In October 2020 Reporters without Borders filed a complaint with the office of the Swedish prosecutor for international crimes accusing Eritrea’s President Isaias Afwerki and seven other senior Eritrean officials of a crime against humanity by holding the journalist Dawit Isaak incommunicado since 2001.
The National Unit for International and Organised Crimes, which is attached to the Swedish prosecutor’s office, said in a decision published on January 12 that it had reasons to believe Swedish-Eritrean journalist Isaak is the victim of a crime against humanity coming under Sweden’s universal jurisdiction. But it refused to open an investigation on the grounds that it would be difficult to carry out in the absence of any cooperation by the Eritrean authorities.
“The Rule of Law and the primacy of fundamental rights are at the heart of prosecutorial
Functions,” reads a sentence from the Guidelines for Prosecutors on Cases of Crimes Against Journalists adopted by Unesco and the International Association of Prosecutors last December.
Yet it rings strange when you read the recent decision by a Swedish prosecutor, who suspects crimes against humanity against one of the longest detained journalists in the world. Isaak has been held in Eritrea for almost two decades without ever being tried in court. Yet the Swedish prosecutor decided not to open an investigation of the crime she suspects are being committed against him. We cannot accept the decision and are now appealing to a higher prosecutor.
Isaak was imprisoned in Eritrea when the regime in Asmara decided to ban all independent newspapers and started rounding up journalists in September 2001.
Isaak and his colleagues are now the longest detained journalists in the world.
His case has been brought to the Swedish Prosecution Authority by his brother, Esayas Isaak, Reporters Without Borders (RSF), his Swedish legal team and 12 prominent international human rights lawyers. The Nobel Peace Prize laureate and lawyer, Shirin Ebadi, signed the complaint. Navi Pillay, the former United Nations high commissioner on human rights, Canada’s former justice minister, Irwin Cotler, and the former chair of the African Commission on Human and Peoples’ Rights, Pansy Tlakula, are also behind the complaint.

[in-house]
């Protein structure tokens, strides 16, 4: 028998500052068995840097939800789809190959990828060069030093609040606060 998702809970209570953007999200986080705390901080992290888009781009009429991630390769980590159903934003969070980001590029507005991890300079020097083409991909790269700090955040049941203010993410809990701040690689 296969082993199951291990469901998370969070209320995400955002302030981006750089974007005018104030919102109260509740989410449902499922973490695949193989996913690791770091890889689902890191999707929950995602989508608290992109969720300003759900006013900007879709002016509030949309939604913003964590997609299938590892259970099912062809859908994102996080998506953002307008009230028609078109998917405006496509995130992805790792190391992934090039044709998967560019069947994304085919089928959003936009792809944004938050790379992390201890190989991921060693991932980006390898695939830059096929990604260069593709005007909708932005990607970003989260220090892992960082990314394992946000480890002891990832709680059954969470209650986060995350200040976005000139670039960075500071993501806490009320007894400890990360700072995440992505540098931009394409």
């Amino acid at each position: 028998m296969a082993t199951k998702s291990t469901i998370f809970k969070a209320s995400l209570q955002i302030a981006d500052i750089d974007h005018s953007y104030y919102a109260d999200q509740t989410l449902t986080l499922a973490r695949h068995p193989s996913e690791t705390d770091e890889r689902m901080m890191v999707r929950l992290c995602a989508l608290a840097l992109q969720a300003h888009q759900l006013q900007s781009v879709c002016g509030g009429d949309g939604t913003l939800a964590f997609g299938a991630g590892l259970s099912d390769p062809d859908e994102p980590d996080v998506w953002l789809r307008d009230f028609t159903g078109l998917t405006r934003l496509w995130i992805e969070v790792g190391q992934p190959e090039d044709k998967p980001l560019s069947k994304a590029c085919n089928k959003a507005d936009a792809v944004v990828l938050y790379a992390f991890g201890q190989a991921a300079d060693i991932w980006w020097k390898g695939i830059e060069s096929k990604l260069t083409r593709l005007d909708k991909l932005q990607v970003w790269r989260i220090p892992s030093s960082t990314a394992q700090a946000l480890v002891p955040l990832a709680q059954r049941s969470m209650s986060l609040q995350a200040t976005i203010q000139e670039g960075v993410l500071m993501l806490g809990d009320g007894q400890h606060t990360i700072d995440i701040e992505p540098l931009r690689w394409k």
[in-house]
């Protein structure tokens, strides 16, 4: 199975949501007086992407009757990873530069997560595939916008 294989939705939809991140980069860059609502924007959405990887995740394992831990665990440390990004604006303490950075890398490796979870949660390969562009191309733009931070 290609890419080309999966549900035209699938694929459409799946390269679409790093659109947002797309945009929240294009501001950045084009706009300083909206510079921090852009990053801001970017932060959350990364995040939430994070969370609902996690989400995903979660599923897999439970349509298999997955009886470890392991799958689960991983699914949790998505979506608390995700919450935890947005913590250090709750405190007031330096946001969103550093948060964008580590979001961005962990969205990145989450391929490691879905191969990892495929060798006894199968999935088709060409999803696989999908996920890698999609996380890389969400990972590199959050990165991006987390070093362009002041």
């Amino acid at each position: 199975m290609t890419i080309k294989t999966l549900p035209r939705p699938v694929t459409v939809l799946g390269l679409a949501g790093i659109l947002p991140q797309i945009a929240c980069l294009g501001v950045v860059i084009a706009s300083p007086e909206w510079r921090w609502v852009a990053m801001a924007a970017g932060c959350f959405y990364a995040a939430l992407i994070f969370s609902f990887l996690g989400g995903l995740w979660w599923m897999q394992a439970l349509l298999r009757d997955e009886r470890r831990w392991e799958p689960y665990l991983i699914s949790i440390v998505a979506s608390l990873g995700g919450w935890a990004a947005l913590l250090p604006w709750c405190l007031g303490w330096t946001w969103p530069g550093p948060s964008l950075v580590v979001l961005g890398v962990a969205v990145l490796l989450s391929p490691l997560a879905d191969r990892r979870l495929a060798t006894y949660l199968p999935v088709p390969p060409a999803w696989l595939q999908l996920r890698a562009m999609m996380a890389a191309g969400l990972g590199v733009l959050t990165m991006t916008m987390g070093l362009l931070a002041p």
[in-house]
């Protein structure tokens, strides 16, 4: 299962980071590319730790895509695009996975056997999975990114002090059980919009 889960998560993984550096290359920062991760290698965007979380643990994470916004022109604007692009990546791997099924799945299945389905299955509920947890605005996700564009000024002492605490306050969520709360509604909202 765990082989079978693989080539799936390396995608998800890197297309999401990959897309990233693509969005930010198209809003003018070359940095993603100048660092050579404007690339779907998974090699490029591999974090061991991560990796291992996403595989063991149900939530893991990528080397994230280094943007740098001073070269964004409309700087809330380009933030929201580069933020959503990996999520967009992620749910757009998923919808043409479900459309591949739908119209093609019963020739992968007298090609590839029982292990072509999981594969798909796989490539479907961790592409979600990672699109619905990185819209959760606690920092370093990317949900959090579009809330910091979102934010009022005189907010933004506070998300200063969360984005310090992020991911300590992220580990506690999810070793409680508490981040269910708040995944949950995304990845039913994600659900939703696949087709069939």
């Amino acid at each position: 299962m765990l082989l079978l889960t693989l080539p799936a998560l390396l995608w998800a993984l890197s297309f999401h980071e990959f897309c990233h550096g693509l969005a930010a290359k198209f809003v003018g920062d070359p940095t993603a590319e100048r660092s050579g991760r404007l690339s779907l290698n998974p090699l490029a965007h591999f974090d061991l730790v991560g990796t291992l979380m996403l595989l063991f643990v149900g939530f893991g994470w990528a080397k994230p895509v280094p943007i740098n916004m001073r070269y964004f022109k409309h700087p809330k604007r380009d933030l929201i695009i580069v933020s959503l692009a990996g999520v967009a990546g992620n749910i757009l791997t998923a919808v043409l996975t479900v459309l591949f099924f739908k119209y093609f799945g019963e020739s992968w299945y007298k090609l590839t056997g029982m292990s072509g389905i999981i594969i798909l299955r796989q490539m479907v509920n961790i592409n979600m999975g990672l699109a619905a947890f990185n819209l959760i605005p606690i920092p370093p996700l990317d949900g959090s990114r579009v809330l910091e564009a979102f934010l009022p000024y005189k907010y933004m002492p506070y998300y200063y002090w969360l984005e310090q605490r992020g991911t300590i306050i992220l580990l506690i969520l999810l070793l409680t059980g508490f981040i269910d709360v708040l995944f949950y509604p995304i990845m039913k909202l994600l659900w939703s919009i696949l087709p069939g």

But the Swedish prosecutor does not think that Isaak, a Swedish citizen since 1992, deserves an investigation.
The Prosecutors Guidelines state: “When prosecutors make fair decisions, impartially and with integrity to secure justice to victims and the public, they help maintain a free and democratic society.”
We believe the prosecutor’s decision is neither fair nor convincing. It does not secure justice for Isaak or the public. Nor does she help maintain a free and democratic society. In her decision she declares it would be possible to investigate the crime that she suspects and says it could be tried by a Swedish court. But she gives two reasons to not even try.
First, that an investigation would need her to go to Eritrea and that she would most likely not be given permission to do that. We agree. Eritrea is one of the world’s most repressive countries when it comes to the media. In Reporters Without Borders Press Freedom Index
Eritrea is placed 178 of 180 countries.
But in our complaint, we present evidence that can be found outside of Eritrea — witnesses
to Isaak’s arrest, a person who shared a cell with him and other journalists who have been hunted and detained by the regime. And we point to the trove of evidence collected by the UN Human Rights Council Commission of Inquiry on Human Rights in Eritrea. The evidence is held in Geneva and is available to prosecutors investigating crimes against humanity in Eritrea.